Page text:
There is a glimmer of hope on the distant horizon as some highly qualified individuals have been put forward as potential candidates to assume leadership roles at Transnet. These individuals bring with them extensive expertise and a profound understanding of the organisation.

There are two individuals, Mlamuli Buthelezi and Ravi Nair, whose expertise and qualifications align with the needs of Transnet. Their whereabouts were the subject of my curiosity a few weeks ago, and it appears that they have since emerged as frontrunners in the selection process.

Mlamuli Buthelezi previously served as the Chief Operating Officer (COO) at TFR, responsible for managing all freight railway operations in South Africa. His tasks included order management, train planning, central command centre operations, resource allocation, and ensuring the successful implementation of the train plan. He later got promoted to Transnet Group COO.

As Group COO, Buthelezi was in charge of four operational divisions within Transnet, namely Transnet Freight Rail, Transnet National Ports Authority, Transnet Port Terminals, Transnet Pipelines, and Transnet Properties. It meant managing a substantial workforce consisting of over 40,000 employees, as well as the oversight of a business turnover amounting to approximately R70 billion.

After he departed from Transnet, Buthelezi extensively engaged in consulting activities related to engineering projects, the energy sector, transportation, and logistics.

Ravi Nair is a highly experienced and accomplished mobility specialist with extensive experience in executive leadership roles within the freight and passenger railway industry. With a successful track record in positions such as Chief Strategy Officer, Chief Commercial Officer, Chief Operations Officer, and Chief Executive Officer, Ravi is regarded as a versatile and knowledgeable expert in rail strategy, national transportation policy and planning, growth and diversification, complex networked rail operations, rail/port integration, logistics, inter-regional operations, organisational design, large-scale transformation and turnarounds, change management, digitalisation and technology, talent leveraging, and large-scale employee mobilisation.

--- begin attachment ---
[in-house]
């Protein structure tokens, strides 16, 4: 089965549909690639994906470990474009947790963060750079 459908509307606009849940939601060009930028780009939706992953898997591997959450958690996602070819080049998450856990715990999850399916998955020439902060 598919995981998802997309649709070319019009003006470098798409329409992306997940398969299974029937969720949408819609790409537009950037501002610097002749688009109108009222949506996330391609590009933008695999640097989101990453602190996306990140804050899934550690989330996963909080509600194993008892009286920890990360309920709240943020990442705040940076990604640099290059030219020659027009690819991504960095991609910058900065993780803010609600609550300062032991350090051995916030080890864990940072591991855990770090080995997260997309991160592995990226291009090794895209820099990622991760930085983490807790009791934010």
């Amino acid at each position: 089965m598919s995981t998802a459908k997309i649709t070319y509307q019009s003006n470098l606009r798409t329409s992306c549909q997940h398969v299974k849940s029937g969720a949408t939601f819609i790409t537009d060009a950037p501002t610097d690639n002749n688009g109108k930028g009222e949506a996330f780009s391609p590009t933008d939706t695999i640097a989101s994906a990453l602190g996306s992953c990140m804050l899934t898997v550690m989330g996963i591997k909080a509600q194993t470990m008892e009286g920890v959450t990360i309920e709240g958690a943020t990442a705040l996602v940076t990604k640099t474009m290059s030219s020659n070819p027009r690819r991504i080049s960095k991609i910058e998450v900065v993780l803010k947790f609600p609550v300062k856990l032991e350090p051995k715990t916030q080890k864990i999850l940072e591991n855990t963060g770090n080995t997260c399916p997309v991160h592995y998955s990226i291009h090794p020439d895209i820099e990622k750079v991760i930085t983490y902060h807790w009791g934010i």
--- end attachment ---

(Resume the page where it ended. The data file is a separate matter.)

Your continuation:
Ravi had a long and successful career at Transnet Freight Rail, spanning just over 24 years until his departure in 2019. During his tenure, he held various leadership positions, including Chief Executive Officer, Acting Chief Executive Officer, General Manager of Strategic Projects (Growth & Diversification), General Manager of Steel & Cement Business Unit, and General Manager (CFO, CRO, Chief Planning Officer, COO).

We all have our opinions on what we consider to be great or not, so feel free to express your thoughts. However, there are no better candidates than the two mentioned above.

Leave a Reply

Your email address will not be published. Required fields are marked *